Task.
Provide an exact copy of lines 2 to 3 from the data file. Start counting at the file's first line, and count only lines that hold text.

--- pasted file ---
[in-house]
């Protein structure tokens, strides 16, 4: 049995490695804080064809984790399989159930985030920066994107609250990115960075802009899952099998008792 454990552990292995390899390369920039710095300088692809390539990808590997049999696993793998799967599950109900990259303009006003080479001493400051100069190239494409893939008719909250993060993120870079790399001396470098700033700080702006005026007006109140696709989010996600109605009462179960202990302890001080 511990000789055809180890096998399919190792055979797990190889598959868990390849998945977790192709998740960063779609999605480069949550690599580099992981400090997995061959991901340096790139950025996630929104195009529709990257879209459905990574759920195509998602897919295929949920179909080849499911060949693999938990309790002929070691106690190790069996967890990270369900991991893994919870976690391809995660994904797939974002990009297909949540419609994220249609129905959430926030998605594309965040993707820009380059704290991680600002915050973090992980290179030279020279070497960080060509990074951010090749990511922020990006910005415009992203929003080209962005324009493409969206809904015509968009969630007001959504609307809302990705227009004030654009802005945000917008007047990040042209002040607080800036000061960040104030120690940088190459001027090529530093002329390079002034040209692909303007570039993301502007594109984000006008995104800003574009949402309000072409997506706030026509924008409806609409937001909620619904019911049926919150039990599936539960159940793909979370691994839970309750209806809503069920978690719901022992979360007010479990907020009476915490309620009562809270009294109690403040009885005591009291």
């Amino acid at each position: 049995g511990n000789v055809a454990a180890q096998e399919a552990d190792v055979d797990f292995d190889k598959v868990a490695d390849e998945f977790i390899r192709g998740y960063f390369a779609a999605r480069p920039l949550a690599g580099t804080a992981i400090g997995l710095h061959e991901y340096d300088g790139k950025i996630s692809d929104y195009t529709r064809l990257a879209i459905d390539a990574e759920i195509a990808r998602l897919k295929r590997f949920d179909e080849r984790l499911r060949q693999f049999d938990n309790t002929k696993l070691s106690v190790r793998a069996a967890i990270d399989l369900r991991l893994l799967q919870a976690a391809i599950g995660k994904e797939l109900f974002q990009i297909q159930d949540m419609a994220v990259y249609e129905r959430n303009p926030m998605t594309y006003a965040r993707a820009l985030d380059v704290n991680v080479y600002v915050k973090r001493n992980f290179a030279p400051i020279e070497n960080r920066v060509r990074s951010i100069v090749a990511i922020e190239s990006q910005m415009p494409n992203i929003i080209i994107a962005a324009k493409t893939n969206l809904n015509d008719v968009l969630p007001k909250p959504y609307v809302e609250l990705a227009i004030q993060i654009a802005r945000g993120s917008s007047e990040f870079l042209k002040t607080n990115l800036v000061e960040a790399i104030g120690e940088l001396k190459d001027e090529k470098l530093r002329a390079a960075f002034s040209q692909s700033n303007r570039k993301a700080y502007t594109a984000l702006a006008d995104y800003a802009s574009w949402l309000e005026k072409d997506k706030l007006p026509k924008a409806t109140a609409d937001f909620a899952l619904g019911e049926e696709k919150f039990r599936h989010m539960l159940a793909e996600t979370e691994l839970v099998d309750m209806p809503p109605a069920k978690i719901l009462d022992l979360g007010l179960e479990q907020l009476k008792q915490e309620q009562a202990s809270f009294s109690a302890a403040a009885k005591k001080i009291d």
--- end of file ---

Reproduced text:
């Protein structure tokens, strides 16, 4: 049995490695804080064809984790399989159930985030920066994107609250990115960075802009899952099998008792 454990552990292995390899390369920039710095300088692809390539990808590997049999696993793998799967599950109900990259303009006003080479001493400051100069190239494409893939008719909250993060993120870079790399001396470098700033700080702006005026007006109140696709989010996600109605009462179960202990302890001080 511990000789055809180890096998399919190792055979797990190889598959868990390849998945977790192709998740960063779609999605480069949550690599580099992981400090997995061959991901340096790139950025996630929104195009529709990257879209459905990574759920195509998602897919295929949920179909080849499911060949693999938990309790002929070691106690190790069996967890990270369900991991893994919870976690391809995660994904797939974002990009297909949540419609994220249609129905959430926030998605594309965040993707820009380059704290991680600002915050973090992980290179030279020279070497960080060509990074951010090749990511922020990006910005415009992203929003080209962005324009493409969206809904015509968009969630007001959504609307809302990705227009004030654009802005945000917008007047990040042209002040607080800036000061960040104030120690940088190459001027090529530093002329390079002034040209692909303007570039993301502007594109984000006008995104800003574009949402309000072409997506706030026509924008409806609409937001909620619904019911049926919150039990599936539960159940793909979370691994839970309750209806809503069920978690719901022992979360007010479990907020009476915490309620009562809270009294109690403040009885005591009291």
């Amino acid at each position: 049995g511990n000789v055809a454990a180890q096998e399919a552990d190792v055979d797990f292995d190889k598959v868990a490695d390849e998945f977790i390899r192709g998740y960063f390369a779609a999605r480069p920039l949550a690599g580099t804080a992981i400090g997995l710095h061959e991901y340096d300088g790139k950025i996630s692809d929104y195009t529709r064809l990257a879209i459905d390539a990574e759920i195509a990808r998602l897919k295929r590997f949920d179909e080849r984790l499911r060949q693999f049999d938990n309790t002929k696993l070691s106690v190790r793998a069996a967890i990270d399989l369900r991991l893994l799967q919870a976690a391809i599950g995660k994904e797939l109900f974002q990009i297909q159930d949540m419609a994220v990259y249609e129905r959430n303009p926030m998605t594309y006003a965040r993707a820009l985030d380059v704290n991680v080479y600002v915050k973090r001493n992980f290179a030279p400051i020279e070497n960080r920066v060509r990074s951010i100069v090749a990511i922020e190239s990006q910005m415009p494409n992203i929003i080209i994107a962005a324009k493409t893939n969206l809904n015509d008719v968009l969630p007001k909250p959504y609307v809302e609250l990705a227009i004030q993060i654009a802005r945000g993120s917008s007047e990040f870079l042209k002040t607080n990115l800036v000061e960040a790399i104030g120690e940088l001396k190459d001027e090529k470098l530093r002329a390079a960075f002034s040209q692909s700033n303007r570039k993301a700080y502007t594109a984000l702006a006008d995104y800003a802009s574009w949402l309000e005026k072409d997506k706030l007006p026509k924008a409806t109140a609409d937001f909620a899952l619904g019911e049926e696709k919150f039990r599936h989010m539960l159940a793909e996600t979370e691994l839970v099998d309750m209806p809503p109605a069920k978690i719901l009462d022992l979360g007010l179960e479990q907020l009476k008792q915490e309620q009562a202990s809270f009294s109690a302890a403040a009885k005591k001080i009291d």